As the number of electronic screens we use every day has increased over the years, so has the number of people diagnosed with vision problems caused by using those screens. Computer Vision Syndrome, also referred to as Digital Eye Strain, describes a group of vision problems brought on by prolonged use of computers, tablets, smartphones, and e-readers.
Many people report symptoms of eye strain, such as headaches, blurred vision, dry eyes, and neck and shoulder pain after using such devices. Those most at risk of experiencing symptoms typically spend two or more hours continually using screens per day. A 2014 study by The Vision Council showed nearly three in 10 adults spend more than nine hours each day looking at their computer, smartphone and tablet screens.
Looking at screens taxes the eye more than other activities for many reasons. Backlighting, high contrast between light and dark areas, and small fonts and images all make it more difficult for the eye to properly focus and adjust to provide a clear picture. In addition, people with prescription glasses or contact lenses may experience additional strain if their lens prescriptions are not specifically designed to work with screens.
Computer Vision Syndrome can be diagnosed during a comprehensive eye examination. By testing how the eyes focus, move and work together, the doctor can understand how your eyes function under strain and advise ways to treat the condition.
But despite the increasing use and ubiquity of these screens in our everyday lives, there are steps you can take to prevent Computer Vision Syndrome. Dr. Trevor Elmquist, a board-certified ophthalmologist at Elmquist Eye Group in Fort Myers, recommends following the 20/20/20 rule: Every twenty minutes, take a twenty-second break and look at something at a distance of twenty feet or more. “Doing so will allow the eyes to rest and recuperate, and it can alleviate a lot of the strain,” said Dr. Elmquist. Extended focus on screens can also lead you to forget to blink, so be sure to stop every few minutes and blink a few times to keep the eyes lubricated and clear.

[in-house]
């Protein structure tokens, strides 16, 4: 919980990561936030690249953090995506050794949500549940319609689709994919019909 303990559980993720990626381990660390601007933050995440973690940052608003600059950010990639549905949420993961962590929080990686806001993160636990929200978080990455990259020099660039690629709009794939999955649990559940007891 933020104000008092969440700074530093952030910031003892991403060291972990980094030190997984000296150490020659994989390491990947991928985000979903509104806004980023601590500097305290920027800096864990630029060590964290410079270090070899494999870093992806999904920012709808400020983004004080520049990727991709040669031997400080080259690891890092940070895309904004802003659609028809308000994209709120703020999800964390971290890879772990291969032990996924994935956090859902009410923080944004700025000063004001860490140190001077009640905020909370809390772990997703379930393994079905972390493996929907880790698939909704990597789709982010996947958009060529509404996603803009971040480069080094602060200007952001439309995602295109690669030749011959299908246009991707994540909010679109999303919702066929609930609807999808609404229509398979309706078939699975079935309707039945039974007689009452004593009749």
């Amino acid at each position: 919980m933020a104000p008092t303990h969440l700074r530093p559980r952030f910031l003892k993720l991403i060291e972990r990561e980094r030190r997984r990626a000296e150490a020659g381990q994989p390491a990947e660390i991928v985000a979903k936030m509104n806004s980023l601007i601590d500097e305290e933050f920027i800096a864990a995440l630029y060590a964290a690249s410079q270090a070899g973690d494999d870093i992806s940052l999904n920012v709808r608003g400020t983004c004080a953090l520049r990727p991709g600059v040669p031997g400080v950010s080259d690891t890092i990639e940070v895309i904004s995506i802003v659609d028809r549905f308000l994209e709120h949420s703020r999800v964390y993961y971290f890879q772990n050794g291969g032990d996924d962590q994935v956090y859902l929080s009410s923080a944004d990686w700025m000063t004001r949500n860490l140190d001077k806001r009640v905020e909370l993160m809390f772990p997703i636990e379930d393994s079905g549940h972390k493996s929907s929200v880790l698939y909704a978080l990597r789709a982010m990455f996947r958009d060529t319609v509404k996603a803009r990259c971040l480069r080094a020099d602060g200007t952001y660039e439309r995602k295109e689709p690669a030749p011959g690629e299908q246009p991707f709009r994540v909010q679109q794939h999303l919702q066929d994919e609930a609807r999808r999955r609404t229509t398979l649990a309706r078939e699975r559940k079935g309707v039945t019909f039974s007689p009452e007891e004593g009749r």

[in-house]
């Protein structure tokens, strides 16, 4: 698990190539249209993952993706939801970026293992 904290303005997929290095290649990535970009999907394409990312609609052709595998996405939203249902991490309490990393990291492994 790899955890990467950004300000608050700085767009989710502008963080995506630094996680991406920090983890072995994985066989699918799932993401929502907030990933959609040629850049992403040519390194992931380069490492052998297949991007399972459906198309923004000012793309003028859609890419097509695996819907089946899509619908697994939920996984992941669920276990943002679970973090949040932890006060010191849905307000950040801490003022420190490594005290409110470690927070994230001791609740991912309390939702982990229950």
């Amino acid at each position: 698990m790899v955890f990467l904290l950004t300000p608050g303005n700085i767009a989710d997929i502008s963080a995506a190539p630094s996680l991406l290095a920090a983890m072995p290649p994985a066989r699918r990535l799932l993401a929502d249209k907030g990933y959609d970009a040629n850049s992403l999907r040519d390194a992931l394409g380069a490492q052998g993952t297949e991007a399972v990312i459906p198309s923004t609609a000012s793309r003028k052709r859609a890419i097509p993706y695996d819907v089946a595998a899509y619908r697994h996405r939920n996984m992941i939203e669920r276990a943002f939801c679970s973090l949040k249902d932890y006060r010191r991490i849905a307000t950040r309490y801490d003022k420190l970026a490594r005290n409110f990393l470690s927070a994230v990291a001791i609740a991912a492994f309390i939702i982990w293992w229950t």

It’s also important to position screens correctly. A computer screen should be four or five inches below eye level and 20 to 28 inches away. The screen should also be positioned to avoid glare from overhead lights or windows. Screens should be kept clean of fingerprint smears and dust.
If you experience symptoms of Computer Vision Syndrome while wearing glasses, consider using a high-quality anti-glare treatment in your eyewear lenses that will protect your eyes, regardless of what electronic device you are using. Crizal Prevencia, an anti-glare lens treatment, is designed to filter out harmful light spectrums that cause eye strain from electronic use. In addition, Crizal Prevencia is a lens easier to maintain clean and more scratch resistant than ever. This is why the product comes with a two-year unlimited warranty against scratches.
If you suffer from the symptoms of Computer Vision Syndrome, talk to your ophthalmologist about the tools and techniques available to relieve your symptoms and use your devices comfortably.
If you have concerns about your vision, it is important to speak with a doctor to discuss treatment options. Dr. E. Trevor Elmquist, Dr. Kate Wagner, Dr. Nina Burt, and Dr. Sarah Eccles-Brown of Elmquist Eye Group are available to answer your questions. With over 20 years of service to the Southwest Florida community, Elmquist Eye Group offers experienced doctors that are dedicated to patient care. Elmquist Eye Group’s Cape Coral office is located at 2336 Surfside Blvd., Suite 121, and additional offices are located in Fort Myers and at Shell Point. For more information, visit www.Elmquist.com, call 239-936-2020 or stop by an Optical Boutique location in Cape Coral or Fort Myers.